An Upper Providence man accused of having inappropriate communications with a 14-year-old New Hanover girl hopes to address the charges in a Montgomery County treatment court for veterans.
During a pretrial hearing on Tuesday, May 13, Dustin Andrew Renninger, through his lawyer Evan T. Hughes, requested that action on his case be postponed so that he can apply for admission to the county’s special treatment court for veterans. Judge Garrett D. Page granted the postponement request so Renninger can explore admission to the treatment court program.
Hughes did not disclose the branch of service with which Renninger served, only that Renninger, 35, of the 700 block of Meadowview Lane, will apply for the program.
Renninger remains free on bail pending court action on charges of corruption of a minor and harassment in connection with alleged incidents that occurred between 2012 and 2013.
With the charges, New Hanover police alleged Renninger had inappropriate communications with the teenage girl through text messages, Facebook messages and in person. Renninger discussed things of a sexual nature with the girl and asked her “about her love interests and tries to entice her to sneak out of the house and hang out with him without her mother’s knowledge,” New Hanover Police Officer Dekkar Dyas, referring to Facebook messages, alleged in the criminal complaint.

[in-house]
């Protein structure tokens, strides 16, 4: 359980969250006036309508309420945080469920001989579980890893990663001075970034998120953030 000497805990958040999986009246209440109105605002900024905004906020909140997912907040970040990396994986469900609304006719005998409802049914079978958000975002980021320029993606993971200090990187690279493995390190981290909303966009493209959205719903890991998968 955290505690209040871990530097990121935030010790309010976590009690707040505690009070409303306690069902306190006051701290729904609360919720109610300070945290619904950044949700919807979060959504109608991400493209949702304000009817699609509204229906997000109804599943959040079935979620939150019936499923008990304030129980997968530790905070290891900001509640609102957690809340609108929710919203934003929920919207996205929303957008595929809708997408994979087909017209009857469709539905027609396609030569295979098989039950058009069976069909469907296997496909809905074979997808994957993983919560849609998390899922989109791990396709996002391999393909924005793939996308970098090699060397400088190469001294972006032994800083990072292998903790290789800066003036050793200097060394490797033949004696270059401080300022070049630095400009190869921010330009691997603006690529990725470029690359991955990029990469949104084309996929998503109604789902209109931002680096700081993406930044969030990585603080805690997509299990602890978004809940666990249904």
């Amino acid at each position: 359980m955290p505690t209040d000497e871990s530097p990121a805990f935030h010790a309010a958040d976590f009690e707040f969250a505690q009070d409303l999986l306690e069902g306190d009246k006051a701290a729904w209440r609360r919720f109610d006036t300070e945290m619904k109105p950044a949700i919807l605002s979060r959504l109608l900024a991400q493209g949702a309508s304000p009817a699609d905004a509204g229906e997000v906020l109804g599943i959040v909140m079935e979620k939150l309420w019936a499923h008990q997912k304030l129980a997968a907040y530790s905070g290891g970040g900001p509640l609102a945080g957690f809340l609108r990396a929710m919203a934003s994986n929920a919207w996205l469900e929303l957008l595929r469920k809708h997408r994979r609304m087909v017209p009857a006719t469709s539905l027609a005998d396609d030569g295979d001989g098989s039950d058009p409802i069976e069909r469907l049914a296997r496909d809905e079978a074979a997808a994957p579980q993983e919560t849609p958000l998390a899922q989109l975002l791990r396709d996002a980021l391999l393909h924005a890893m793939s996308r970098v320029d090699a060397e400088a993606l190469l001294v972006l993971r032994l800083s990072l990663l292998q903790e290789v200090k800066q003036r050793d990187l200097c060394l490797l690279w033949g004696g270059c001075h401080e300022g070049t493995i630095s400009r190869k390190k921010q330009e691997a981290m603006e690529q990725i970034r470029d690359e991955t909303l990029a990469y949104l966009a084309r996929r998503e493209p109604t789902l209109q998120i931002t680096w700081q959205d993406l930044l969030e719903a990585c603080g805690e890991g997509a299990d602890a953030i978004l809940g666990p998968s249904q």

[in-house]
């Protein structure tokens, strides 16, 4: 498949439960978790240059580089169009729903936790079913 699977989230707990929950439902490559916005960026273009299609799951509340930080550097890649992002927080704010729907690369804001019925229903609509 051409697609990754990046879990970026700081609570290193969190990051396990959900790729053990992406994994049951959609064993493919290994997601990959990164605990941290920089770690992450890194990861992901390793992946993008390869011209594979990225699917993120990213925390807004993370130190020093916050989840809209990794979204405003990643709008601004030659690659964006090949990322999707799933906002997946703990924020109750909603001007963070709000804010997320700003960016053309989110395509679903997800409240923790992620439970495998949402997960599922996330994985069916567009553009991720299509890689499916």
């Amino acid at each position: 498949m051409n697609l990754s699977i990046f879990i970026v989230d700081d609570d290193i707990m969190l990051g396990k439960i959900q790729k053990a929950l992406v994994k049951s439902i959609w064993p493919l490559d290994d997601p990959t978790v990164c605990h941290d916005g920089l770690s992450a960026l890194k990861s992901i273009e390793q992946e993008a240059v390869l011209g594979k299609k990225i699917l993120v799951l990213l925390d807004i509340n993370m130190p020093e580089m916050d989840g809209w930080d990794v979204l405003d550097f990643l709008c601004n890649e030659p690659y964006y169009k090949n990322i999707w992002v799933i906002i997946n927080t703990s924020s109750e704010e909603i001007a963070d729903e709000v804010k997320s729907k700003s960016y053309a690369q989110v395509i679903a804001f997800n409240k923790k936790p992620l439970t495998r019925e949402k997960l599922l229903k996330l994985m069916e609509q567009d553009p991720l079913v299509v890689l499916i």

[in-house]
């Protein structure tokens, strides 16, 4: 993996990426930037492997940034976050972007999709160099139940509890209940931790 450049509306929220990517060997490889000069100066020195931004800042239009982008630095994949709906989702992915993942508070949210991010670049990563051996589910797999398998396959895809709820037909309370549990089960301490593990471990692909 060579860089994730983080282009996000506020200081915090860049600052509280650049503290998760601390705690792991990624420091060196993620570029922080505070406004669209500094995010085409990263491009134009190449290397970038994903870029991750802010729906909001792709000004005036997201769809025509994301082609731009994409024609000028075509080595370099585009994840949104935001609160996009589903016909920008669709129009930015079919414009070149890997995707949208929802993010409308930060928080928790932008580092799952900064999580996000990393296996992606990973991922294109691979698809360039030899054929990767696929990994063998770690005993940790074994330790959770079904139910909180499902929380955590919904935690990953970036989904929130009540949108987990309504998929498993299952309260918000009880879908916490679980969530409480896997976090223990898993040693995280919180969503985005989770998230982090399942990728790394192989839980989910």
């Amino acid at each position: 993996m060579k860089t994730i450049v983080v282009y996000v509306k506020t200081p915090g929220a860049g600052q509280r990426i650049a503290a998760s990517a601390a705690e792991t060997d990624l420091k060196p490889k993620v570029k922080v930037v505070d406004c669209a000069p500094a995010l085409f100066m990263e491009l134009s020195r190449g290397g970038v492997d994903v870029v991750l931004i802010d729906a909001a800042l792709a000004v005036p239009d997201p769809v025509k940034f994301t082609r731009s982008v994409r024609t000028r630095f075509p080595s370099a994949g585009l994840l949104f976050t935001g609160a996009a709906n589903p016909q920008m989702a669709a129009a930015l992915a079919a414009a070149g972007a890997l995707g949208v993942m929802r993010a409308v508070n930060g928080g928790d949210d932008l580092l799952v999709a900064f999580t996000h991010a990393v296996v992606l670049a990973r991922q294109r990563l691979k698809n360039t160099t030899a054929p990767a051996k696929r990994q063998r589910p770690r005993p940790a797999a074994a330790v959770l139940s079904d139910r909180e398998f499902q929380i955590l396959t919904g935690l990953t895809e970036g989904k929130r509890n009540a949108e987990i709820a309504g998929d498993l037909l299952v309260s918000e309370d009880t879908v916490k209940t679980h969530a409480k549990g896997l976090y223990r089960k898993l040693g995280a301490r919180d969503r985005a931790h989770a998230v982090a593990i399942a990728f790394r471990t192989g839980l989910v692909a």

Renninger, who knew the girl’s family, also asked the girl, while she was in his company on one occasion, if she wanted to “do stuff” on the “down low,” according to the arrest affidavit. The victim refused.
The victim also told police that Renninger “has attempted to put his arm around her and asked her if she wanted to ‘make out,’” according to the arrest affidavit.
“In addition, Renninger has asked her several times if she wanted alcohol or cigarettes. She refused each time,” Dyas wrote in the criminal complaint.
When confronted about the alleged incidents by the victim’s mother, Renninger apologized and stated in a message that he was “out of control when I did that,” according to the arrest affidavit.
If he’s convicted of the charges at trial, Renninger faces a possible maximum sentence of 2 ˝ to five years in prison. However, charges could be handled differently if Renninger is accepted into the veteran’s treatment court program, which is presided over by President Judge William J. Furber Jr.
The specialty court has the goals of enhancing public safety and reducing recidivism rates among veterans who are charged with crimes. Under the program, veterans are connected with community treatment services through the U.S. Department of Veterans Affairs while receiving appropriate dispositions to their criminal charges, including the potential to have charges dismissed.
The program represents a collaboration of officials from the courts, the county jail, the district attorney’s office, the public defender’s office, community-based treatment providers and Veterans Affairs.
To be eligible, a veteran must suffer from traumatic brain injury, post-traumatic stress disorder, military sexual trauma or psychological or substance abuse problems that require treatment and which contributed to their crimes.
Eligible offenders must agree to follow a court approved treatment plan and routinely meet with probation officials and the judge. When offenders are released from the court or prison system, Veterans Affairs officials are available to assist them.
Information from The Mercury.